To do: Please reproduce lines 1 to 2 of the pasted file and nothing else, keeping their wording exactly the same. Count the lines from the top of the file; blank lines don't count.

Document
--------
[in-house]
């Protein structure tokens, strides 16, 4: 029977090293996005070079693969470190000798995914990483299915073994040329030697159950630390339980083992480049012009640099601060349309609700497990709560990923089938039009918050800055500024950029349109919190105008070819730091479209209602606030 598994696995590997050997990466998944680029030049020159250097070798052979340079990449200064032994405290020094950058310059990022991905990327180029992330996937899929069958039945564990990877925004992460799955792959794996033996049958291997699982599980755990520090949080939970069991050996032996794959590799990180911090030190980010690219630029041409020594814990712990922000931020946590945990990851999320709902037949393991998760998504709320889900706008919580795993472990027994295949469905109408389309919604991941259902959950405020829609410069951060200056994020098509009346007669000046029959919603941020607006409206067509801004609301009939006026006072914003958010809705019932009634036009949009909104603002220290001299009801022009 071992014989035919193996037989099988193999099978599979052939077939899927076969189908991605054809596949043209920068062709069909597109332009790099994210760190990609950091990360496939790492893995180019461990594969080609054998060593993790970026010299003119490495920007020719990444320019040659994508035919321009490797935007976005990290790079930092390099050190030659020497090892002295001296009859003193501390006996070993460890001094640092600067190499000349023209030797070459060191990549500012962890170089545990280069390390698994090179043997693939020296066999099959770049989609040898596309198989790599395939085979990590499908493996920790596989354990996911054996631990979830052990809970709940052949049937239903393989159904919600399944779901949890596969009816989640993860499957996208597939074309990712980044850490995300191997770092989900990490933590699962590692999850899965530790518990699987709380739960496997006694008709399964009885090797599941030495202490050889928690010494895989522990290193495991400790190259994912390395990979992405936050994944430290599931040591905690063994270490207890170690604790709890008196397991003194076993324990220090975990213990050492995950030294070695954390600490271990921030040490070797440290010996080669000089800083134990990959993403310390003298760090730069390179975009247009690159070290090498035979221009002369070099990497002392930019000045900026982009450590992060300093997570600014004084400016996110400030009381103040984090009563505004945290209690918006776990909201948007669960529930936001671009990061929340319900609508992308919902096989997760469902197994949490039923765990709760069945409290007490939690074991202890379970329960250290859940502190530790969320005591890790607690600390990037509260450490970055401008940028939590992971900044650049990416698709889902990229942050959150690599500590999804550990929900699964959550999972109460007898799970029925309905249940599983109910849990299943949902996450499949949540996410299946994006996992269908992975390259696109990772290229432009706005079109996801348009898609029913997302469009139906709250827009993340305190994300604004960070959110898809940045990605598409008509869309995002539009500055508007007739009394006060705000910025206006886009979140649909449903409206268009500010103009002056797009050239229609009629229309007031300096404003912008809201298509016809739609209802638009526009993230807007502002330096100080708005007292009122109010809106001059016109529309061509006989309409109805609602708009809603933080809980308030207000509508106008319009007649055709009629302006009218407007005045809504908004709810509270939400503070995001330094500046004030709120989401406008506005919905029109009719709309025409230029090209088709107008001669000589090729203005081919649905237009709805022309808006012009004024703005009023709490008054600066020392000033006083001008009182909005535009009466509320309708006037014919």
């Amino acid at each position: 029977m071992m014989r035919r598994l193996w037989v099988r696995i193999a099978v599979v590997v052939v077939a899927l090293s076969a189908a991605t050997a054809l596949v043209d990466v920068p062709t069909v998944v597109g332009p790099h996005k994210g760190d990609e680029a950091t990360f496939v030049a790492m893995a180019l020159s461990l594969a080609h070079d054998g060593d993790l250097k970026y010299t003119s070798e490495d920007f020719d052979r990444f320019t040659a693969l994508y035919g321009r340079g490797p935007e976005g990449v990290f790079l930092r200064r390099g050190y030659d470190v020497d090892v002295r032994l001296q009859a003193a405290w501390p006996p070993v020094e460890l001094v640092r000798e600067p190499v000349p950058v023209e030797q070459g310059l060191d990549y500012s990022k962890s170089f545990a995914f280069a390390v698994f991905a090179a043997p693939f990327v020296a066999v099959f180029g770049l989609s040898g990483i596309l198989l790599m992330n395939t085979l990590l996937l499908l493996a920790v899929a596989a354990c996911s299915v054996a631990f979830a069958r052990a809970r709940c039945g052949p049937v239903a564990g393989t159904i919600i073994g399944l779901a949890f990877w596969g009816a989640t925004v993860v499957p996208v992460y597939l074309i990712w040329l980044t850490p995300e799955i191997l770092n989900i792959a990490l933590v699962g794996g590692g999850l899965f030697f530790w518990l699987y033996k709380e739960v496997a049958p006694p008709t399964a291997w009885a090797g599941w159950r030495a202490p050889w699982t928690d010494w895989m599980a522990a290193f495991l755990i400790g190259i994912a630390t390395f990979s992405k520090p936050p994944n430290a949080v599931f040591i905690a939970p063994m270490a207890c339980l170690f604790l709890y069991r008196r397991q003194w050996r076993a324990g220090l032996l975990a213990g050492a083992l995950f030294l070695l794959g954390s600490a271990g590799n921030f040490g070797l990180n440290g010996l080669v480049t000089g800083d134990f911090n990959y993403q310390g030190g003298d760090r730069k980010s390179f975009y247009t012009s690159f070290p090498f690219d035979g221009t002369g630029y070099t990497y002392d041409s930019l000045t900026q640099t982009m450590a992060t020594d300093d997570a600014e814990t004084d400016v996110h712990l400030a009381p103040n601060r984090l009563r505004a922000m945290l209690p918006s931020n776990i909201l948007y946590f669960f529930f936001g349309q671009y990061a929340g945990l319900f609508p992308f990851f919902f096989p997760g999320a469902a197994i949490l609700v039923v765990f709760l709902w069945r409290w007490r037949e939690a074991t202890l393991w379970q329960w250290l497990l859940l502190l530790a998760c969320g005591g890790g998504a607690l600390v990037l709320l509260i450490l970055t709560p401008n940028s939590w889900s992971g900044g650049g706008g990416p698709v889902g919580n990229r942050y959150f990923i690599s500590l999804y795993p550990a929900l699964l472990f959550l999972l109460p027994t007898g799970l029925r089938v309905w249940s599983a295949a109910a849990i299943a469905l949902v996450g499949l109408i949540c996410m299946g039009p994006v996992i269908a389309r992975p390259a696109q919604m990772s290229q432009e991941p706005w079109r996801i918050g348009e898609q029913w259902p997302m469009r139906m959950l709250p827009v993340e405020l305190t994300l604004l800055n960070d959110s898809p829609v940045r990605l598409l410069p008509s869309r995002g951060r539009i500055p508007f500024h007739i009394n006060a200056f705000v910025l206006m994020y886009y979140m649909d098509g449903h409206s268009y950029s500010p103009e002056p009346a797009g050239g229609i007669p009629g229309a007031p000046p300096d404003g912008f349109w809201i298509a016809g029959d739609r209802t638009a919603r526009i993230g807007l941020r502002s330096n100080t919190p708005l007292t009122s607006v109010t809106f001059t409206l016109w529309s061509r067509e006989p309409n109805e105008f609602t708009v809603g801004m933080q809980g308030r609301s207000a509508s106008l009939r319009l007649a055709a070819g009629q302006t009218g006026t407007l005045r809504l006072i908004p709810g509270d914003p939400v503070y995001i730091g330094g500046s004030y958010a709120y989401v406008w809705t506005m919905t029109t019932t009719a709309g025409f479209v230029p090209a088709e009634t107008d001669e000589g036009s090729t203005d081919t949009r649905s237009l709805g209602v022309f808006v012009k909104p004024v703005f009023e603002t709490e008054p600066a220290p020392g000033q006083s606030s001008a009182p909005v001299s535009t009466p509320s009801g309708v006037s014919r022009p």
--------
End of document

[in-house]
């Protein structure tokens, strides 16, 4: 029977090293996005070079693969470190000798995914990483299915073994040329030697159950630390339980083992480049012009640099601060349309609700497990709560990923089938039009918050800055500024950029349109919190105008070819730091479209209602606030 598994696995590997050997990466998944680029030049020159250097070798052979340079990449200064032994405290020094950058310059990022991905990327180029992330996937899929069958039945564990990877925004992460799955792959794996033996049958291997699982599980755990520090949080939970069991050996032996794959590799990180911090030190980010690219630029041409020594814990712990922000931020946590945990990851999320709902037949393991998760998504709320889900706008919580795993472990027994295949469905109408389309919604991941259902959950405020829609410069951060200056994020098509009346007669000046029959919603941020607006409206067509801004609301009939006026006072914003958010809705019932009634036009949009909104603002220290001299009801022009 071992014989035919193996037989099988193999099978599979052939077939899927076969189908991605054809596949043209920068062709069909597109332009790099994210760190990609950091990360496939790492893995180019461990594969080609054998060593993790970026010299003119490495920007020719990444320019040659994508035919321009490797935007976005990290790079930092390099050190030659020497090892002295001296009859003193501390006996070993460890001094640092600067190499000349023209030797070459060191990549500012962890170089545990280069390390698994090179043997693939020296066999099959770049989609040898596309198989790599395939085979990590499908493996920790596989354990996911054996631990979830052990809970709940052949049937239903393989159904919600399944779901949890596969009816989640993860499957996208597939074309990712980044850490995300191997770092989900990490933590699962590692999850899965530790518990699987709380739960496997006694008709399964009885090797599941030495202490050889928690010494895989522990290193495991400790190259994912390395990979992405936050994944430290599931040591905690063994270490207890170690604790709890008196397991003194076993324990220090975990213990050492995950030294070695954390600490271990921030040490070797440290010996080669000089800083134990990959993403310390003298760090730069390179975009247009690159070290090498035979221009002369070099990497002392930019000045900026982009450590992060300093997570600014004084400016996110400030009381103040984090009563505004945290209690918006776990909201948007669960529930936001671009990061929340319900609508992308919902096989997760469902197994949490039923765990709760069945409290007490939690074991202890379970329960250290859940502190530790969320005591890790607690600390990037509260450490970055401008940028939590992971900044650049990416698709889902990229942050959150690599500590999804550990929900699964959550999972109460007898799970029925309905249940599983109910849990299943949902996450499949949540996410299946994006996992269908992975390259696109990772290229432009706005079109996801348009898609029913997302469009139906709250827009993340305190994300604004960070959110898809940045990605598409008509869309995002539009500055508007007739009394006060705000910025206006886009979140649909449903409206268009500010103009002056797009050239229609009629229309007031300096404003912008809201298509016809739609209802638009526009993230807007502002330096100080708005007292009122109010809106001059016109529309061509006989309409109805609602708009809603933080809980308030207000509508106008319009007649055709009629302006009218407007005045809504908004709810509270939400503070995001330094500046004030709120989401406008506005919905029109009719709309025409230029090209088709107008001669000589090729203005081919649905237009709805022309808006012009004024703005009023709490008054600066020392000033006083001008009182909005535009009466509320309708006037014919």